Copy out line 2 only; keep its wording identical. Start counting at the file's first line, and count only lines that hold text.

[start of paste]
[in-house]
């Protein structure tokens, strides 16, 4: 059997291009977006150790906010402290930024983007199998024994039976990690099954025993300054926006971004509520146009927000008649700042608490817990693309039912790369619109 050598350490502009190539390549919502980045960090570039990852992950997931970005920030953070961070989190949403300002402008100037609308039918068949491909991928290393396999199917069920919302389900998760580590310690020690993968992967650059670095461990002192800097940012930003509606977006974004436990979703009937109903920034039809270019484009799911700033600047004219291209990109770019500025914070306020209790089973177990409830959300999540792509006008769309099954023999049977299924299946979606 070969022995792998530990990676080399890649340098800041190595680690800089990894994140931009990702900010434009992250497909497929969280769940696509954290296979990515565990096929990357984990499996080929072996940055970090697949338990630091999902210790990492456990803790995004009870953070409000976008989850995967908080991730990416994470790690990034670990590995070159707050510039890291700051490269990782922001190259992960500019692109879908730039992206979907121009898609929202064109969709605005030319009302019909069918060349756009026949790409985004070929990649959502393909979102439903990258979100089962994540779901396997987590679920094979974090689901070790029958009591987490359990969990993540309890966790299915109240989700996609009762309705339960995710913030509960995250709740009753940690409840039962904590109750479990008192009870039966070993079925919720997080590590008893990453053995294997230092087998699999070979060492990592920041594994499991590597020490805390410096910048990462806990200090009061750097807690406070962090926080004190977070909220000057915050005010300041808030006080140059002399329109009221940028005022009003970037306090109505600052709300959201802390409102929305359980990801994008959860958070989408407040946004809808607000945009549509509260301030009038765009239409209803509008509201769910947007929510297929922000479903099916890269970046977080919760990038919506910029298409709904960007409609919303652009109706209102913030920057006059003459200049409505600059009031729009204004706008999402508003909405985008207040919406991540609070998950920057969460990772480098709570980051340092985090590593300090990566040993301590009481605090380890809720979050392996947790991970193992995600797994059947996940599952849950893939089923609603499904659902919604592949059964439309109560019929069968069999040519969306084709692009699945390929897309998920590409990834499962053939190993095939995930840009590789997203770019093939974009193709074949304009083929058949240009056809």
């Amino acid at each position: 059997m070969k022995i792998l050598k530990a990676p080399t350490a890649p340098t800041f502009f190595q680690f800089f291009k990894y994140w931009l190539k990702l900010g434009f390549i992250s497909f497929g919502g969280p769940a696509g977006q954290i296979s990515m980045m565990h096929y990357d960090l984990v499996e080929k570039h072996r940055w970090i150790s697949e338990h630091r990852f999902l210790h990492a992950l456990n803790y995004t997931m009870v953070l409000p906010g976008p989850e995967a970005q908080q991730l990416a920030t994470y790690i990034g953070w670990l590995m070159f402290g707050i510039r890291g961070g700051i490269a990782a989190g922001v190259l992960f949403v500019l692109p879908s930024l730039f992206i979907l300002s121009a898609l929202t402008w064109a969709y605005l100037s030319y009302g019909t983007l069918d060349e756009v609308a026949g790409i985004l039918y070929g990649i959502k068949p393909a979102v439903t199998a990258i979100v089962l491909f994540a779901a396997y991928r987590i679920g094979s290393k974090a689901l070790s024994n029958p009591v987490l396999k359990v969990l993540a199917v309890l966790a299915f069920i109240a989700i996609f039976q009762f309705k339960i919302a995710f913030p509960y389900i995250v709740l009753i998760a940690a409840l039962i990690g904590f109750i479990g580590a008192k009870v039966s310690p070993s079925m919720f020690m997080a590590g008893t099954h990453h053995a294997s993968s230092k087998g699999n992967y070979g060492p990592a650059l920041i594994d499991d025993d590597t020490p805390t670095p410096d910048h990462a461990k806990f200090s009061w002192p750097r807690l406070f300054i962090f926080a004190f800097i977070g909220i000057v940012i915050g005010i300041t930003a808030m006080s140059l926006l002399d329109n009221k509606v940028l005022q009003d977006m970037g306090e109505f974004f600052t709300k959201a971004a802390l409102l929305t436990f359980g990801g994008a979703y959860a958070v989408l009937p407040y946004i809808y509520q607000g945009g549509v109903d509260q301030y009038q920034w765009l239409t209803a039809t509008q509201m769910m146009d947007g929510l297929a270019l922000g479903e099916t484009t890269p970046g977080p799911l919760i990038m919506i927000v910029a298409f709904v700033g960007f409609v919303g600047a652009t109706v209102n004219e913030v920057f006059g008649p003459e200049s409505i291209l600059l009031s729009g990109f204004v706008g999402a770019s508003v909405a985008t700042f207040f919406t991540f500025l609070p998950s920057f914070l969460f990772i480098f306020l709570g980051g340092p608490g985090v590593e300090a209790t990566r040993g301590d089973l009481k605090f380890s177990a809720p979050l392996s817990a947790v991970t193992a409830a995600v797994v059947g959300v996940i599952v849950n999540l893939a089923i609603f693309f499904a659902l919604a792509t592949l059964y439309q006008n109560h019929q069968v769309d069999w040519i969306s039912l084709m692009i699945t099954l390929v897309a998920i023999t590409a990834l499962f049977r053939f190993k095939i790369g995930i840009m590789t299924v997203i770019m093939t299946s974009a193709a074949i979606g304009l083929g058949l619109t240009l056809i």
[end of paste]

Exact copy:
């Protein structure tokens, strides 16, 4: 059997291009977006150790906010402290930024983007199998024994039976990690099954025993300054926006971004509520146009927000008649700042608490817990693309039912790369619109 050598350490502009190539390549919502980045960090570039990852992950997931970005920030953070961070989190949403300002402008100037609308039918068949491909991928290393396999199917069920919302389900998760580590310690020690993968992967650059670095461990002192800097940012930003509606977006974004436990979703009937109903920034039809270019484009799911700033600047004219291209990109770019500025914070306020209790089973177990409830959300999540792509006008769309099954023999049977299924299946979606 070969022995792998530990990676080399890649340098800041190595680690800089990894994140931009990702900010434009992250497909497929969280769940696509954290296979990515565990096929990357984990499996080929072996940055970090697949338990630091999902210790990492456990803790995004009870953070409000976008989850995967908080991730990416994470790690990034670990590995070159707050510039890291700051490269990782922001190259992960500019692109879908730039992206979907121009898609929202064109969709605005030319009302019909069918060349756009026949790409985004070929990649959502393909979102439903990258979100089962994540779901396997987590679920094979974090689901070790029958009591987490359990969990993540309890966790299915109240989700996609009762309705339960995710913030509960995250709740009753940690409840039962904590109750479990008192009870039966070993079925919720997080590590008893990453053995294997230092087998699999070979060492990592920041594994499991590597020490805390410096910048990462806990200090009061750097807690406070962090926080004190977070909220000057915050005010300041808030006080140059002399329109009221940028005022009003970037306090109505600052709300959201802390409102929305359980990801994008959860958070989408407040946004809808607000945009549509509260301030009038765009239409209803509008509201769910947007929510297929922000479903099916890269970046977080919760990038919506910029298409709904960007409609919303652009109706209102913030920057006059003459200049409505600059009031729009204004706008999402508003909405985008207040919406991540609070998950920057969460990772480098709570980051340092985090590593300090990566040993301590009481605090380890809720979050392996947790991970193992995600797994059947996940599952849950893939089923609603499904659902919604592949059964439309109560019929069968069999040519969306084709692009699945390929897309998920590409990834499962053939190993095939995930840009590789997203770019093939974009193709074949304009083929058949240009056809």